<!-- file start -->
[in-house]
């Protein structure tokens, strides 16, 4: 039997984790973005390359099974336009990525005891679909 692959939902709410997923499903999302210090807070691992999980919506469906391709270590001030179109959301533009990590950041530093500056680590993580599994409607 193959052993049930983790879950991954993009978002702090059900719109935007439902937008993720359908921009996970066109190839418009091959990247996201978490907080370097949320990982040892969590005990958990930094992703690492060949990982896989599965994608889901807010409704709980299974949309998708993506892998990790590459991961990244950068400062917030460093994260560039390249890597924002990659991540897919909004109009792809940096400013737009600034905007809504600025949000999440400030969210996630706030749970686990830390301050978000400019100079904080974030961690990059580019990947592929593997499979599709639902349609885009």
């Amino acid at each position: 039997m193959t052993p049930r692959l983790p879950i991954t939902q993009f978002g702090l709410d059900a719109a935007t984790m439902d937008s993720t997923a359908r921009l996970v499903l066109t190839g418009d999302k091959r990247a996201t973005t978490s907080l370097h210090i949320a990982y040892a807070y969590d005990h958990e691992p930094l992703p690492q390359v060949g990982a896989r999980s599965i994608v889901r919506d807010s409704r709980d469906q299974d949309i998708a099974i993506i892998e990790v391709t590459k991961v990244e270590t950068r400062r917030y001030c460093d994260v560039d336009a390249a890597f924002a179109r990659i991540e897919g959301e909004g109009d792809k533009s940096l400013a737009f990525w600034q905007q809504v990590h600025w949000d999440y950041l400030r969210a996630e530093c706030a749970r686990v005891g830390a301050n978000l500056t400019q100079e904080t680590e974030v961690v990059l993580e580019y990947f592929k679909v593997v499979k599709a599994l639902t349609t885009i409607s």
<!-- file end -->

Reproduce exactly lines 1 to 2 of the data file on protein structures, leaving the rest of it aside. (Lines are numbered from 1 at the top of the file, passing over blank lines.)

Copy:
[in-house]
């Protein structure tokens, strides 16, 4: 039997984790973005390359099974336009990525005891679909 692959939902709410997923499903999302210090807070691992999980919506469906391709270590001030179109959301533009990590950041530093500056680590993580599994409607 193959052993049930983790879950991954993009978002702090059900719109935007439902937008993720359908921009996970066109190839418009091959990247996201978490907080370097949320990982040892969590005990958990930094992703690492060949990982896989599965994608889901807010409704709980299974949309998708993506892998990790590459991961990244950068400062917030460093994260560039390249890597924002990659991540897919909004109009792809940096400013737009600034905007809504600025949000999440400030969210996630706030749970686990830390301050978000400019100079904080974030961690990059580019990947592929593997499979599709639902349609885009």